Law schools have already begun a huge era of revitalization of legal education—some might say an overhaul. Some of these changes are meant to streamline legal education, others to provide more practical training. However, there is another factor that is changing law school: teaching to and preparing the ever-growing population of graduates that do not wish to practice in a traditional forum. Brooklyn Law School teaches a business boot camp and has a clinic that incubates new businesses in all facets, not just legal. There are other law schools that have language classes and compliance courses that are not rooted in the law.

These types of endeavors will help entering law students navigate the business world while utilizing their legal education. This string of classes shows a new multidisciplinary approach in legal education. The more well-rounded student is coveted by traditional and alternative employers alike. The old yard-stick used to measure future success was academic prowess. That is slowly changing as employers of all ilks realize that they need to incorporate softer skills and business skills as well as legal skills to keep their organizations afloat. Being a knowledgeable and ethical attorney is no longer enough to satisfy today’s legal market.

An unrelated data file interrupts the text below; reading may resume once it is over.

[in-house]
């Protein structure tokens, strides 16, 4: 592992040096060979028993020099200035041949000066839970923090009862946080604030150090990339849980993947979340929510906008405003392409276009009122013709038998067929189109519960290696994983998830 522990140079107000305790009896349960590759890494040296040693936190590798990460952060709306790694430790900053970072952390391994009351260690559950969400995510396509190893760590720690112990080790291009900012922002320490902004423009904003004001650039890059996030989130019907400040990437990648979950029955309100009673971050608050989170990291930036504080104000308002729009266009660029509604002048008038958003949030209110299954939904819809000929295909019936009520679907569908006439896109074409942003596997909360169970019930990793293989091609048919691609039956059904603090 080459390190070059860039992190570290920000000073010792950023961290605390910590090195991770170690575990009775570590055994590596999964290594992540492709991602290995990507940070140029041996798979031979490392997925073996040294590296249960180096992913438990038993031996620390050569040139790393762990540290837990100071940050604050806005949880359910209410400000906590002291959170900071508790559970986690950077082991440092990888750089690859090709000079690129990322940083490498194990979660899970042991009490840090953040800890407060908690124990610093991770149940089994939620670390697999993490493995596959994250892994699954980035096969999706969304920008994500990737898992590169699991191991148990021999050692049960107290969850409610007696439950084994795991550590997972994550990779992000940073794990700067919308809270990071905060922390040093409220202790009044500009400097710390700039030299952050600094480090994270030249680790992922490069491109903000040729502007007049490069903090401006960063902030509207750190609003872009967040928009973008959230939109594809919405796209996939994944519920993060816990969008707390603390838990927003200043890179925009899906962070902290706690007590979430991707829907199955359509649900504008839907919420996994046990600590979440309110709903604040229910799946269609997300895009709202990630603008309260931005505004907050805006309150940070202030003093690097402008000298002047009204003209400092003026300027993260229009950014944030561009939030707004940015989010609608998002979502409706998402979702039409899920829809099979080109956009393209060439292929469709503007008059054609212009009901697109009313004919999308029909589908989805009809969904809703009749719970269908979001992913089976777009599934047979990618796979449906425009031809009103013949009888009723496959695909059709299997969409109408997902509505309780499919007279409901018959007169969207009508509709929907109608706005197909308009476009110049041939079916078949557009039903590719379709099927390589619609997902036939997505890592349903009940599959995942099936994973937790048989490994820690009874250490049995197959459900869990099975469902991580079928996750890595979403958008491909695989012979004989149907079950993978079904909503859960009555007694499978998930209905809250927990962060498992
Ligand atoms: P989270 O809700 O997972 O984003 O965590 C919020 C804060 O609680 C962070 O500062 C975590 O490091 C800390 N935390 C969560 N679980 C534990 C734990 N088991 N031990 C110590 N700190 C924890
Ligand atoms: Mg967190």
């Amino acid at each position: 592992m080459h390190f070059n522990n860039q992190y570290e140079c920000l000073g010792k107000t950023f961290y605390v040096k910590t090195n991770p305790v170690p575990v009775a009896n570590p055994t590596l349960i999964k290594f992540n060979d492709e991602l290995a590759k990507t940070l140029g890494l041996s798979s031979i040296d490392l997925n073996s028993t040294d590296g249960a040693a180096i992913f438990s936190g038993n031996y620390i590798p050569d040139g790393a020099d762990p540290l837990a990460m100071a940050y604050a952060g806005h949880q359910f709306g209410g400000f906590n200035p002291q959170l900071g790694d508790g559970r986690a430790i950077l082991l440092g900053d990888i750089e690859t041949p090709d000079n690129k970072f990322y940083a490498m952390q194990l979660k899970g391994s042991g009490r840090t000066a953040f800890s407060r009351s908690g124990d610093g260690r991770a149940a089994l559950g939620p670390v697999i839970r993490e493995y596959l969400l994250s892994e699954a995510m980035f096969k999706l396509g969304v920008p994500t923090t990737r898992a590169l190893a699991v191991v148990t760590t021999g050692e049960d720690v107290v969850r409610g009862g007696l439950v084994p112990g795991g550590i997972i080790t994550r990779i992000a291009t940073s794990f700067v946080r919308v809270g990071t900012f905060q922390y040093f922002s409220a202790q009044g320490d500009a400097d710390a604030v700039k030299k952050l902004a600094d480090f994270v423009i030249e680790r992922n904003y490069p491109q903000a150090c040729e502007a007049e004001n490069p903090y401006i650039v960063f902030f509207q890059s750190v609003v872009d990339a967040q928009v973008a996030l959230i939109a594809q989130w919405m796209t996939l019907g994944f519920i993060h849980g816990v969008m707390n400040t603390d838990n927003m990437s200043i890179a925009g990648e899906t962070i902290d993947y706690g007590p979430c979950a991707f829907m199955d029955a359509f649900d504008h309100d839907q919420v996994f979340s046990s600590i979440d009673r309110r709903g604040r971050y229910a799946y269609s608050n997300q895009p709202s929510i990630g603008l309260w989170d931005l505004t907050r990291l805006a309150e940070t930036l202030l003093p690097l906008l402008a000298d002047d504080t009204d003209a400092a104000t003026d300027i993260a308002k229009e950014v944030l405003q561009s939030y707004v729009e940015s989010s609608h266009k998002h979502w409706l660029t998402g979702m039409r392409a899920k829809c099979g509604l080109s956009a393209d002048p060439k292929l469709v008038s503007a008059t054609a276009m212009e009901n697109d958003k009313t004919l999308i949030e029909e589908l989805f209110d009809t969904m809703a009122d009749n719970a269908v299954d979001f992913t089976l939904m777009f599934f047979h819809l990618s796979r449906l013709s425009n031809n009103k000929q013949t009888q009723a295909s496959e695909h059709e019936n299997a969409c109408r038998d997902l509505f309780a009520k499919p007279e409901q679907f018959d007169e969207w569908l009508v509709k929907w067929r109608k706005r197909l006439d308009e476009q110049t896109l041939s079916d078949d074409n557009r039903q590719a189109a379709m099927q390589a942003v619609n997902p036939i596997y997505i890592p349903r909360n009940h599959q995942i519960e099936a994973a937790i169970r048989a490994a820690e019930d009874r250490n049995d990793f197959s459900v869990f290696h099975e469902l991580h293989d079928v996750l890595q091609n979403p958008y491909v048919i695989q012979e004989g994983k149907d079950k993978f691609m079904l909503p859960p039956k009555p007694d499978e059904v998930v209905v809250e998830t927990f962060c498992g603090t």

We are facing a turning point in the legal market. Law students are not focused on the same goals as a generation ago, as evidenced by the Kaplan survey cited at the beginning of this article. They are seeking out a new type of legal career that is not rooted in the traditional ways and definitions of law practice. The institutions of the legal market need to accept and understand that one way of using a law degree is no less than another. Law schools have to prepare these students as well as they do those engaged in the more traditional practices. Thankfully, law schools seem to be rising to that challenge.

Jill Backer is associate director for employer relations at Brooklyn Law School.

2 Responses

  1. I’ve long been struck by the way that many law students will say “I don’t want to be a lawyer” when what they mean is “I don’t want to work for a firm” or “I don’t want to be a lawyer who goes to court” or “I don’t want to be a lawyer who provides direct representation to clients”. In my first law teaching job decades ago, I worked with students on an Alternative Careers job fair. The issue isn’t new.